Maxim:  These feminizers always existed, and there are a huge number of them in the Russian language.

Denis:  What can you say to the modern tendency to increase their number?

Maxim:  The language itself is evolving, if one can refer to language as a living thing, and increases the number of feminizers to the degree that women are mastering an ever-growing list of professions.  We are talking mainly about professions, naturally.  For example, if we were to use feminizer terms to designate [the females of] nationalities, then these also exist, and in a large quantity.  With professions, as with a few other matters, the situation is much more complicated.  The language is constantly supplementing itself with new terms which roughly corresponds to the speed in which women are moving into new professions.

Denis [going right for the jugular]:  Does it not upset you that this theme is being hammered on by representatives of the fair sex, who call themselves feminists?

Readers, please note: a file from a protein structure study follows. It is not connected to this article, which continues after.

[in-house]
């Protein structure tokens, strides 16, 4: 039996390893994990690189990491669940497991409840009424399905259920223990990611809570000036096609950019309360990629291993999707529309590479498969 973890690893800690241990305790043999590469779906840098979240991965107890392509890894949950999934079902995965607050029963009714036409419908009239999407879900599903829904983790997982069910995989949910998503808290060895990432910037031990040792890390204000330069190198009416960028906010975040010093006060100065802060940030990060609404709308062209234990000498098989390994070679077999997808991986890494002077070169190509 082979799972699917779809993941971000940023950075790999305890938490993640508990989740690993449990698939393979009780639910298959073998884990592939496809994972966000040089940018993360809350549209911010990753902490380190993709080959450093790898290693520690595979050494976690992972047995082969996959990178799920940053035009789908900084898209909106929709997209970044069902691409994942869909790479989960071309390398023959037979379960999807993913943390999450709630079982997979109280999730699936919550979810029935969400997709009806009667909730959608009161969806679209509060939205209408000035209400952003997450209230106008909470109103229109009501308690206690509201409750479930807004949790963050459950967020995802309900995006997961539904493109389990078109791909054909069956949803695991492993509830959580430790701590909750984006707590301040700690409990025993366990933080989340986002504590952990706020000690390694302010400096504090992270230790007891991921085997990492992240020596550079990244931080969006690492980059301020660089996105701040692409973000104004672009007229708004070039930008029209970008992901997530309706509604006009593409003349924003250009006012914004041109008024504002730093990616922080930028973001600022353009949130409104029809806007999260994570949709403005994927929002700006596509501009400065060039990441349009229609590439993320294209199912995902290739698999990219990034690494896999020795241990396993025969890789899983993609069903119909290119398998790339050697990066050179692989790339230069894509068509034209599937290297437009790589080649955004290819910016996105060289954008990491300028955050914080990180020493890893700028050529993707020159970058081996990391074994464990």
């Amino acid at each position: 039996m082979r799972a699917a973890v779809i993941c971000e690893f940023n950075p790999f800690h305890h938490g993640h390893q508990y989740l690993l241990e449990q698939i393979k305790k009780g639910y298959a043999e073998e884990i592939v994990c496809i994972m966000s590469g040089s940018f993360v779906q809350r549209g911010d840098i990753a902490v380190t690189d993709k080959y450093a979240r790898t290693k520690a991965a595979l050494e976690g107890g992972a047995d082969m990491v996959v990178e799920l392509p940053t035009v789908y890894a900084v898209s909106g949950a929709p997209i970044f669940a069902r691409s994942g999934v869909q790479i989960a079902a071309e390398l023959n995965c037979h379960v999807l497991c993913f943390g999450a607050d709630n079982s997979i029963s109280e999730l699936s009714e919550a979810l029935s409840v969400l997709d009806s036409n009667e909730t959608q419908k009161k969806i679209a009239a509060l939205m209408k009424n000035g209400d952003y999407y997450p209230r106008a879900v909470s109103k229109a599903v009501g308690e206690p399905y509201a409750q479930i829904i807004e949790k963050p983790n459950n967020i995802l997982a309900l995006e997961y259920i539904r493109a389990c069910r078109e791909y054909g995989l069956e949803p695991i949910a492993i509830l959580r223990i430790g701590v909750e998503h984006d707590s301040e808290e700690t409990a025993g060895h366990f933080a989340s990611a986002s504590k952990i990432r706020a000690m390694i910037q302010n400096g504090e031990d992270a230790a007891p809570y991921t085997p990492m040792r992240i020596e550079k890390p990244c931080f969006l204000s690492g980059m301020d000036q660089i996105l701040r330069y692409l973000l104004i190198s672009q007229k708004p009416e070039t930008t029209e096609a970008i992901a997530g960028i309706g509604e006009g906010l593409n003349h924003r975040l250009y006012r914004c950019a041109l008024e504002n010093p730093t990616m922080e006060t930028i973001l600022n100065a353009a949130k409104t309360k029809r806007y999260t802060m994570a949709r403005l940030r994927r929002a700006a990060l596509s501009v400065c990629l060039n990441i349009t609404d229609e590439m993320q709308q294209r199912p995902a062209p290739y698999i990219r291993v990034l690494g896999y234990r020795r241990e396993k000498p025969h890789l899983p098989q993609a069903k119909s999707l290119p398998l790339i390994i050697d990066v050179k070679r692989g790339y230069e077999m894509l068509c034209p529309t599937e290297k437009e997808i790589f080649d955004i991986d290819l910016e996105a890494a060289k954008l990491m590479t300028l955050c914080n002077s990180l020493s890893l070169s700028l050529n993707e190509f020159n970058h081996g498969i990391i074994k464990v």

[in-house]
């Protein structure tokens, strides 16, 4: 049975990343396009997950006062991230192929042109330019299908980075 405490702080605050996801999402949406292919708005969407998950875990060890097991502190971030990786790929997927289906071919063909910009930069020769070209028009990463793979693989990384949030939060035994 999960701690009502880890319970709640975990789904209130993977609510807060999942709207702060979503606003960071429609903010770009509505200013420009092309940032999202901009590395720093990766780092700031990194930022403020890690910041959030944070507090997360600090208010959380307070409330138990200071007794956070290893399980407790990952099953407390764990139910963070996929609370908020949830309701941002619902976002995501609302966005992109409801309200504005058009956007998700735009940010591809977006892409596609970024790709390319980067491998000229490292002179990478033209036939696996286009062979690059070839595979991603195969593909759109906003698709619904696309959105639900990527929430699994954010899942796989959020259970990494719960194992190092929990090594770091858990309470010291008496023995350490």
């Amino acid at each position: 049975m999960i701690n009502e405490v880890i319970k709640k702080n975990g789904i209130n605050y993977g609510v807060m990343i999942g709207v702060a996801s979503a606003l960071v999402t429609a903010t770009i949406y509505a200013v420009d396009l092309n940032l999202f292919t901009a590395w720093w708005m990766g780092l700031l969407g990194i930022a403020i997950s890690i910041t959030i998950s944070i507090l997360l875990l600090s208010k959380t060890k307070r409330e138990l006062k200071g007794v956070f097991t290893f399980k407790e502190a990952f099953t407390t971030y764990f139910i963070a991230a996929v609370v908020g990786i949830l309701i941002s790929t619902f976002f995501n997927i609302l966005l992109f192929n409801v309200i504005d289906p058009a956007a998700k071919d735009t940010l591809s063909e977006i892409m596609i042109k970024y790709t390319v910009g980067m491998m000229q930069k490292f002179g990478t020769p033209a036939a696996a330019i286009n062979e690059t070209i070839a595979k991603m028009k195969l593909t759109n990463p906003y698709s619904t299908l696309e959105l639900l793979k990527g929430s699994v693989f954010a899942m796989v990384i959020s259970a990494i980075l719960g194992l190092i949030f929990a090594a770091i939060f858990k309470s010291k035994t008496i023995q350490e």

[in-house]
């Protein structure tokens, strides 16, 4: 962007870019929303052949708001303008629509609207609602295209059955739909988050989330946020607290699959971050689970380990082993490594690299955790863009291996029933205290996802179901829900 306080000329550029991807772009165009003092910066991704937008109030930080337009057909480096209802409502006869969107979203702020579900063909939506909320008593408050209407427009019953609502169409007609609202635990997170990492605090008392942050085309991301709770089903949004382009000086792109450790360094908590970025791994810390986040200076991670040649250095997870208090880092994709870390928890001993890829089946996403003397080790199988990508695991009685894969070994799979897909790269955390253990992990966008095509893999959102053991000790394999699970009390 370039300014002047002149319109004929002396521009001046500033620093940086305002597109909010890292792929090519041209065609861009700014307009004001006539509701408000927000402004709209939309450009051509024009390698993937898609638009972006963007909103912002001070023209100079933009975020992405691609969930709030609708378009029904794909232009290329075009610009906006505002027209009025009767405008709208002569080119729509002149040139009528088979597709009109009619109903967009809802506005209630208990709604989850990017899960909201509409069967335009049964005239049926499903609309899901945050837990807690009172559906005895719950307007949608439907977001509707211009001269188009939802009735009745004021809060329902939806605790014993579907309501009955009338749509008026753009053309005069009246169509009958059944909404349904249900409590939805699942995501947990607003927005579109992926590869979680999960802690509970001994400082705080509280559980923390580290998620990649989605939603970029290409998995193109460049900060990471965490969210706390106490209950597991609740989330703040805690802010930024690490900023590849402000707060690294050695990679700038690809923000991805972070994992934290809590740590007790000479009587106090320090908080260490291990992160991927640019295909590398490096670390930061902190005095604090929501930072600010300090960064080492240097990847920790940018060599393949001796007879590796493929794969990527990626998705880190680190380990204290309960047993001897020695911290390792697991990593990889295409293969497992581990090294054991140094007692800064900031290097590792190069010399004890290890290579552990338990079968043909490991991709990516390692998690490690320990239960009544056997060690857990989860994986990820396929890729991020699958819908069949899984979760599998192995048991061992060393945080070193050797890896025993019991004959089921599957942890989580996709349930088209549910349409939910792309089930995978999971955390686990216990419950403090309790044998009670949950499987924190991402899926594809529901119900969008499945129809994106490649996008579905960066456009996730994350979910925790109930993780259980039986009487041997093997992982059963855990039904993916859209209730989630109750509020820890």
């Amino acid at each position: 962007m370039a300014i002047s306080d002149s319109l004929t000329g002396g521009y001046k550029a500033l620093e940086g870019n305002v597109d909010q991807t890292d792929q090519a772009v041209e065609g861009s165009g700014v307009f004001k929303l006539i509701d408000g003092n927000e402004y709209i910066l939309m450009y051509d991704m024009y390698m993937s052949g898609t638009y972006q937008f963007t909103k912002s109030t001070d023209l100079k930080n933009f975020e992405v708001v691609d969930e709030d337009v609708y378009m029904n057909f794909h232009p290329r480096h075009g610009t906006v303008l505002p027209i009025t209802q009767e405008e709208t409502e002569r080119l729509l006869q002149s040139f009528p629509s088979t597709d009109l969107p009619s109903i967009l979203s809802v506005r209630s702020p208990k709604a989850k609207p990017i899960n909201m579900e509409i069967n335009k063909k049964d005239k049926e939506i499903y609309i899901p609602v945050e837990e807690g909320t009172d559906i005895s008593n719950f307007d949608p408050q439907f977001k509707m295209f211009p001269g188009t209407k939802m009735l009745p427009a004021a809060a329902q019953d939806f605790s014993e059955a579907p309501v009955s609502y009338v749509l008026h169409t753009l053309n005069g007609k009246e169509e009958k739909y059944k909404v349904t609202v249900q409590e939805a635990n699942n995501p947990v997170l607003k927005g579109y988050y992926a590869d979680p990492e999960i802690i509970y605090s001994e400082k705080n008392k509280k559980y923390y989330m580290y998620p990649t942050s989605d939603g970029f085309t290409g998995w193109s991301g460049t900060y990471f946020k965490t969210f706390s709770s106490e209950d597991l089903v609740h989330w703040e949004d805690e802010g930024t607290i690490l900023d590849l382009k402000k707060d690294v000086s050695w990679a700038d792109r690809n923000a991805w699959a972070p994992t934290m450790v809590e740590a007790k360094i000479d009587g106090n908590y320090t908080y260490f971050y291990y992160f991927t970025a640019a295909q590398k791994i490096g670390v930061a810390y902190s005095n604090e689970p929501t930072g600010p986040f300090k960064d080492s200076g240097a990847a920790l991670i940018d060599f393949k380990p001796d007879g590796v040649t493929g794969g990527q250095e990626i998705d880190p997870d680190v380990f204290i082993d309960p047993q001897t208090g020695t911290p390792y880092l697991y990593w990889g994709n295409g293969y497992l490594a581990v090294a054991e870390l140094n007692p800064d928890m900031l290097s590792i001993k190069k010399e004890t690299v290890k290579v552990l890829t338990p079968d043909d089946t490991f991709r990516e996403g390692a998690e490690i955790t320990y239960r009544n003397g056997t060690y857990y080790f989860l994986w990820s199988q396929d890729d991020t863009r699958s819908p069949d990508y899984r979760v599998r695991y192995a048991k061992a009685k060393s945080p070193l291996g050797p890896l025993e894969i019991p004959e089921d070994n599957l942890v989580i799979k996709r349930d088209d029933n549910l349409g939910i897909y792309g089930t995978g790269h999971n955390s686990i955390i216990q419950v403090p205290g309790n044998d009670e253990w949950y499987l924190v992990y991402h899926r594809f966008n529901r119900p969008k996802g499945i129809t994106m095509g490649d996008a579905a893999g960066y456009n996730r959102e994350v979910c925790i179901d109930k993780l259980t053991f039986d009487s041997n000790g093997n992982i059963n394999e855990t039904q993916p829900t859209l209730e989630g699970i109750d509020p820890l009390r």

Maxim:  Not at all.  Because that’s not what feminists are talking about. [in other words, Denis, you are a fool and you got it wrong].  The feminists are the ones trying to stay ahead of social development.  And not just stay ahead, but also trying to impose on the language their own program or agenda.  By forming feminizers from absolutely all words referring to a person or man.  There are nuances here.  Many words, for example, denote a person in general, (not necessarily) a man.  But these words just happen to have the masculine gender.  When we talk about the “president”, that word does not denote specifically a man, it’s just that, in reality, a man is more likely to be the president [than a woman].  Therefore the word itself “president” denotes a person occupying a certain post, independent of sex.  And in this particular circumstance, the Russian language did not create a special word for a female president.  At least not yet.